Sep 21, 2014

Plug-in concerns: synchronous or asynchronous, transactional or not …

When developing plug-in we have to make few main decisions based on the requirement. Most fundamental thought comes to our mind is whether we need to do in Pre stage or Post stage, which is usually not hard.

Synchronous or Asynchronous

Then we need to decide, whether it is a synchronous or asynchronous. In my opinion, unless there is very specific reason, it’s good to work synchronous, which is real time. Meaning is once synchronous process is started, user can’t proceed to next step till it finishes. Best fruit is you know if there is any error sooner than later. You will simply see an exception thrown if something is wrong.

Yet, there are specific scenarios you will be forced to go for an asynchronous ones. Best example I encountered is some batch processes that needs a long time to complete. Asynchronous process works in the background, allowing user to proceed to next step. I have done very successful batch processes in asynchronous mode that took 5 to 10 hours to complete.

Problem with asynchronous execution is, you don’t know if an error occur because it’s happening in the background. You may need to check system jobs to see if there are errors.

Transactional or Not

When we discuss about the synchronous and asynchronous modes, we are also forced to discuss about transactions. All asynchronous plug-ins are none-transactional, which means.. if plug-in fails in some point, all the operations happened till that failure are valid. Suppose my batch process needs to process 100 records in one go. If it fails in 61st record due to an data issue, first 60 records have already processed correctly.. Only remaining 40 are un-processed. That’s because asynchronous plug-ins are none-transactional.

In fact, my golden rule for asynchronous ones is use a proper tracing mechanism inside the plugin code. So you are able to see what went wrong after the execution, in case of a failure. Otherwise, how do you know what processed and what not? Knowing Point of failure is important here.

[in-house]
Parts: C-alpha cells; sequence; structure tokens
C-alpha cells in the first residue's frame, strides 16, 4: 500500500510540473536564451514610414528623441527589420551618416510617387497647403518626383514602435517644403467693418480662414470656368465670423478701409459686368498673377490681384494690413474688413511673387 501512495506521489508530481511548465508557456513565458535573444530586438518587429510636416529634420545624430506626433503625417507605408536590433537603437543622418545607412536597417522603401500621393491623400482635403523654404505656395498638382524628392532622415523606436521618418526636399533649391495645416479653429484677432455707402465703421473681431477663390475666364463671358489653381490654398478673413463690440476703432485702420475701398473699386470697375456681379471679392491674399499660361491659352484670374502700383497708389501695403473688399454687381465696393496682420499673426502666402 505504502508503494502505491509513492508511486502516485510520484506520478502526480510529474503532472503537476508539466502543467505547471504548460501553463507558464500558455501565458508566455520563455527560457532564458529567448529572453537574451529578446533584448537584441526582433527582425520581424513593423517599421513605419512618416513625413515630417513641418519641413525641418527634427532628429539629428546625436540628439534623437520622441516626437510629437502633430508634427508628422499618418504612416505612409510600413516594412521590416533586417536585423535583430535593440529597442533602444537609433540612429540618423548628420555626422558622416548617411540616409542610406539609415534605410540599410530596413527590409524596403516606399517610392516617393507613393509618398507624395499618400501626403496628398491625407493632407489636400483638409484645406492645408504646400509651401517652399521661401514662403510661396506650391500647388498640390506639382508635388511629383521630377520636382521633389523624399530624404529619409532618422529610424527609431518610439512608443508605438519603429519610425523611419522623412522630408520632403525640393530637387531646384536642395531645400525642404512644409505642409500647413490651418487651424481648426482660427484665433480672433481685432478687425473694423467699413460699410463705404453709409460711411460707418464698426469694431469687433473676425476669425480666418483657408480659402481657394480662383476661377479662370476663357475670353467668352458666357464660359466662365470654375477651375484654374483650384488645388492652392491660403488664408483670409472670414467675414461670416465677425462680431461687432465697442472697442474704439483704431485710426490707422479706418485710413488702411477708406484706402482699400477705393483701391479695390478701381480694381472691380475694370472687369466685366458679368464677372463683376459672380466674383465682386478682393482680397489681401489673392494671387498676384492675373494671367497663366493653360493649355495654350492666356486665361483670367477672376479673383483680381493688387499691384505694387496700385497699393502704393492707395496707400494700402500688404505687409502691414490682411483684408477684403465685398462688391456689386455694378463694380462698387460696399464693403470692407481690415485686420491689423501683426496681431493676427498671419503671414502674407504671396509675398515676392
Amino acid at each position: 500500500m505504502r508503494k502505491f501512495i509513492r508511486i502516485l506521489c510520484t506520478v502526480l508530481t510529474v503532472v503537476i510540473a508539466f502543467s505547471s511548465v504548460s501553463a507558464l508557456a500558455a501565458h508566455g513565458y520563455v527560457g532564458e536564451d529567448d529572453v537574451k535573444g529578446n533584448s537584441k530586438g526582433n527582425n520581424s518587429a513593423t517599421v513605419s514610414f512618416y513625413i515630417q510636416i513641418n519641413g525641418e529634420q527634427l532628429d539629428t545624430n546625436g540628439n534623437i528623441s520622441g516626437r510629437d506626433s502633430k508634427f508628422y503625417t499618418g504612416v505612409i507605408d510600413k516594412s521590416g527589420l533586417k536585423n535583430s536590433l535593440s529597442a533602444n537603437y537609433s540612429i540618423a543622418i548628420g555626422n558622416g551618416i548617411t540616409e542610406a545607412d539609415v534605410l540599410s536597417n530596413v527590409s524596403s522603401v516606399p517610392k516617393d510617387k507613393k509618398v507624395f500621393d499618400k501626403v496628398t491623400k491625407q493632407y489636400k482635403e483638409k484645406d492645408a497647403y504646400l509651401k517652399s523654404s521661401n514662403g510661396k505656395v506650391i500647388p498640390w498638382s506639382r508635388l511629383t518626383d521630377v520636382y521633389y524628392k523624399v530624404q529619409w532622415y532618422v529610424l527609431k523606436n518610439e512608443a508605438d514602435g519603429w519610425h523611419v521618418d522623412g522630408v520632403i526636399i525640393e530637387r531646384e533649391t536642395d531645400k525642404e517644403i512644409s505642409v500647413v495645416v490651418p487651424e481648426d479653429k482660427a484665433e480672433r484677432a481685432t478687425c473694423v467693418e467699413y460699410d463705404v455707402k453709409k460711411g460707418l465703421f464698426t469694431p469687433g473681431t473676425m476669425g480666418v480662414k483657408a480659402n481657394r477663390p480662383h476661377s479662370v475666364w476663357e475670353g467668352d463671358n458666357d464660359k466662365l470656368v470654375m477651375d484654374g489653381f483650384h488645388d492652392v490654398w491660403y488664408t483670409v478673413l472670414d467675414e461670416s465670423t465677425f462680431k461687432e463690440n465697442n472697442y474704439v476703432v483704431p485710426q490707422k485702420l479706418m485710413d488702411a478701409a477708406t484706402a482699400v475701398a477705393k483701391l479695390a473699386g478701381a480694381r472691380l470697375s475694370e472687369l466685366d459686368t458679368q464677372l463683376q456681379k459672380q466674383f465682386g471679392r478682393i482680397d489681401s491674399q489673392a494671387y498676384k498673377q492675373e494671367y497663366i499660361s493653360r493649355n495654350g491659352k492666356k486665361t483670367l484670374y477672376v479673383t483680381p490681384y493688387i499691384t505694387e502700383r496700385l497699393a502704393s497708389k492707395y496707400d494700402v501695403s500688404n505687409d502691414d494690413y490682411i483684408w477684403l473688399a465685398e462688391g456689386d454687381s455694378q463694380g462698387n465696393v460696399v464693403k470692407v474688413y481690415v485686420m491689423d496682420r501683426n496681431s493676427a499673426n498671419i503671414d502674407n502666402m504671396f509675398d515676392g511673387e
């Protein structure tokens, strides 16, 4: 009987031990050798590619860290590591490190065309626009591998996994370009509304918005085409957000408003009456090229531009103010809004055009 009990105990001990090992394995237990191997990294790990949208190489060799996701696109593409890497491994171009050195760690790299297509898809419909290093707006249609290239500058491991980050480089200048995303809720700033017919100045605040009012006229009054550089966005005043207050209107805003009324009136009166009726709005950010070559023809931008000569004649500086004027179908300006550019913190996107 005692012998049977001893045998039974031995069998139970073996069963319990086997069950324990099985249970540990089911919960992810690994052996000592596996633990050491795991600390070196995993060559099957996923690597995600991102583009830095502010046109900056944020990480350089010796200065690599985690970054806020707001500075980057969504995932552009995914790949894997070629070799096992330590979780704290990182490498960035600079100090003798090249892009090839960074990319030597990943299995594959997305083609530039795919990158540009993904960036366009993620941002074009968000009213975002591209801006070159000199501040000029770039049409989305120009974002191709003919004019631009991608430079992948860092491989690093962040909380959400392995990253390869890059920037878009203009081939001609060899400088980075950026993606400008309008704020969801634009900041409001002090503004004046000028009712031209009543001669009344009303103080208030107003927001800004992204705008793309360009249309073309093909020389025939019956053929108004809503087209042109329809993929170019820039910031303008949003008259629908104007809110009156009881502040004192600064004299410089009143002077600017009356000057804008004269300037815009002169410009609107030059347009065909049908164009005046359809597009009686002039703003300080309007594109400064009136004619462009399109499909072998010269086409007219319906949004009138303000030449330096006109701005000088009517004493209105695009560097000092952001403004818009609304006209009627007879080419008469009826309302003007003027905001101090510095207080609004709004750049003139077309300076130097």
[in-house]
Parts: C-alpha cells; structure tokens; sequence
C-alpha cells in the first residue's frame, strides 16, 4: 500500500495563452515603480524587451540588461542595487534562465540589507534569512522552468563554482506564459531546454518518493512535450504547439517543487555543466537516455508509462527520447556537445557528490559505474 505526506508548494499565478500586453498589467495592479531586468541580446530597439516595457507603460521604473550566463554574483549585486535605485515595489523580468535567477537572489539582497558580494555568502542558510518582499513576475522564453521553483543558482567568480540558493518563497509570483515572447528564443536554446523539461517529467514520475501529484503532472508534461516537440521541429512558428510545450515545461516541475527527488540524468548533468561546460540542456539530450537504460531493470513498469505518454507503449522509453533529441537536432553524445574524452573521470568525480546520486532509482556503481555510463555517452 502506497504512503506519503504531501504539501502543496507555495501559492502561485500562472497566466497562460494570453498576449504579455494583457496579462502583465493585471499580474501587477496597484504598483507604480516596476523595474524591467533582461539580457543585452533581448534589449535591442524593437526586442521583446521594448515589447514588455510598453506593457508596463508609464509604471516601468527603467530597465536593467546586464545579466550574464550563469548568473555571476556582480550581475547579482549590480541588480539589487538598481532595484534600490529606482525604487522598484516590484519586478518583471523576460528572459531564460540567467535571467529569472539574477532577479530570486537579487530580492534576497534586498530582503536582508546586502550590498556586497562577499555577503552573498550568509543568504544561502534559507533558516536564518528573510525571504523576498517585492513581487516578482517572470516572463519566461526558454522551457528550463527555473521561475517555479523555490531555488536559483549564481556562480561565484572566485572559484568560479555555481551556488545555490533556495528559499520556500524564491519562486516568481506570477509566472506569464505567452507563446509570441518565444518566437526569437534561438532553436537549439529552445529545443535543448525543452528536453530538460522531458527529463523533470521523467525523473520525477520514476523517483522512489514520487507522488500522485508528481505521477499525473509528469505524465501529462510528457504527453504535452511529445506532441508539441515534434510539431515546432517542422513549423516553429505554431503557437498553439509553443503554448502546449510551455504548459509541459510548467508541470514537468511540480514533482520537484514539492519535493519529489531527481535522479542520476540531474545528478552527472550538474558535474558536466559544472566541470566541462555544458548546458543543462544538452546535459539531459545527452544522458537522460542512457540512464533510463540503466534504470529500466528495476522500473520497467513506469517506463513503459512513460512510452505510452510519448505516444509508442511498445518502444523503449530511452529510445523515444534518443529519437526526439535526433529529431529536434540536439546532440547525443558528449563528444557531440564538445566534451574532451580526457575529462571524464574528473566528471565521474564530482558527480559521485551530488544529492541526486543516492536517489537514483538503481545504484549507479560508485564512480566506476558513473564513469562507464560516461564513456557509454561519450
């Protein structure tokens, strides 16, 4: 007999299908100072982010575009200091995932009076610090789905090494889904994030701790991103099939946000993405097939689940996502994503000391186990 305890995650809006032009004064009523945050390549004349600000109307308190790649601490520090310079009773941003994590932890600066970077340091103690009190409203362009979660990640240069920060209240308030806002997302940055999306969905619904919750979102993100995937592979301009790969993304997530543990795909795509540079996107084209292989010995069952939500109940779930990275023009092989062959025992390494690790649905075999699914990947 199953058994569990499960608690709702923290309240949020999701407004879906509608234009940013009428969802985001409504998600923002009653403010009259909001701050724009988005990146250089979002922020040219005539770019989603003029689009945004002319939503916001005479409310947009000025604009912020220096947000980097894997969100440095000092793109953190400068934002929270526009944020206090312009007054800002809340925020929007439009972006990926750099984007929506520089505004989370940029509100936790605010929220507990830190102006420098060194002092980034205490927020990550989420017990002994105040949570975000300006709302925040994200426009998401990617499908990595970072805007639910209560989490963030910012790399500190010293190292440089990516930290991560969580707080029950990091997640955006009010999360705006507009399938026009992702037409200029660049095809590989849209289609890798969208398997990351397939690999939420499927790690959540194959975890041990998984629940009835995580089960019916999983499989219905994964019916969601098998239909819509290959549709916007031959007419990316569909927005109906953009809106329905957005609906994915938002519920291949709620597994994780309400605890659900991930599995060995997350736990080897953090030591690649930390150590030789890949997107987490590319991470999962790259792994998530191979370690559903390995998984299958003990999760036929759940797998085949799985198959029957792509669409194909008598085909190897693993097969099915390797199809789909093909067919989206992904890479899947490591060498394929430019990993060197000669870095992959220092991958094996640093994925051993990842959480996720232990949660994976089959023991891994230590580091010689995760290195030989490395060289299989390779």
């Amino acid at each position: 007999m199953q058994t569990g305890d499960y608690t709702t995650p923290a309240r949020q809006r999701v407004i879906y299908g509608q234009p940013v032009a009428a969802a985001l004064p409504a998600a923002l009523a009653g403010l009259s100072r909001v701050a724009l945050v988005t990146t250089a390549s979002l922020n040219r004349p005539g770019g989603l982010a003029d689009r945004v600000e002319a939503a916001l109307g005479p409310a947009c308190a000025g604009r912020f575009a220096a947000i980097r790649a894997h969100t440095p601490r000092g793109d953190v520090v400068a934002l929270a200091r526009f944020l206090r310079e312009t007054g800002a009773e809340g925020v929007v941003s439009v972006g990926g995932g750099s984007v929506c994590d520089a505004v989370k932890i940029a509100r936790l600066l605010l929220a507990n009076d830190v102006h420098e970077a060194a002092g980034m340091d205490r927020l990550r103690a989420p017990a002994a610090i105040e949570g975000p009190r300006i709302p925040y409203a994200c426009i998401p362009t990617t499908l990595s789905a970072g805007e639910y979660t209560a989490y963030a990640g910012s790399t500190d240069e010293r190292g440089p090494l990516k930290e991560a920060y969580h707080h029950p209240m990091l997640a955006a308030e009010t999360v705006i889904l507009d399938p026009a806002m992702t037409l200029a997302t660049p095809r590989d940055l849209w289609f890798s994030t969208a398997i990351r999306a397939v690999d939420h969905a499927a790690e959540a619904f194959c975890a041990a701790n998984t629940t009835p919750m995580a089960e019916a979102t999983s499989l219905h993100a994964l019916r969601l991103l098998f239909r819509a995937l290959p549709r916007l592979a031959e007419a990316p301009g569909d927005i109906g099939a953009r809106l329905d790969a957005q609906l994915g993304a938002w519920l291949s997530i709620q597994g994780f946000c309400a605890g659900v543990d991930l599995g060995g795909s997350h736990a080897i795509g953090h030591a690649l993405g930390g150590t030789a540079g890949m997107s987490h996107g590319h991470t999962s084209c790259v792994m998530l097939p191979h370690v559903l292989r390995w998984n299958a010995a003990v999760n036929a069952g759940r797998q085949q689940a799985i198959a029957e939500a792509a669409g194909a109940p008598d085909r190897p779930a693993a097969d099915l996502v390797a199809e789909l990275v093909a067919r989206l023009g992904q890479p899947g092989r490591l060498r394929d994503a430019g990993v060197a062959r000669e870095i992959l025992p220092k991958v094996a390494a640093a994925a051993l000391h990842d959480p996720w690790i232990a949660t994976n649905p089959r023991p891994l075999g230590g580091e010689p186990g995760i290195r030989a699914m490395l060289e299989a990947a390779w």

It is best to work synchronous plug-ins for important calculations of payment & etc. for example. Since its best to have nothing as the outcome than having half of the steps… (Ex: Paying the commission for a sale and not doing the sale actually could be horrible than happening nothing.) Fruit of synchronous plug-ins is (with one exception…a special case) they are transactional. That means, if it fails in some point all the previous operations would be reversed. Outcome is 100% or nothing. No need to worry about the point of failure.

Importance of Pre-validation

Let’s talk about the “special case”.. if you register the synchronous plug-in in the pre-validation, it is none transactional. Please refer this article, which explains it really well. It sounds like, the transaction starts in some point and Pre-validation stage occurs before that.

How to throw exception while keeping the changes

Depending on the situation, transactional operations could be annoying too. Recently I wanted to write a plug-in that needs to throw an error to show a message to user, but I didn’t want to roll back what I did so far. Since I need to throw the exception, I have to go for a synchronous plug-in definitely, but it rollbacks everything as soon as they through the exception. Only solution was to register it in pre-validation. (Synchronous in pre-validation is not transactional.. this is the special case we discussed)

So these are some concerns about the plug-in designing.

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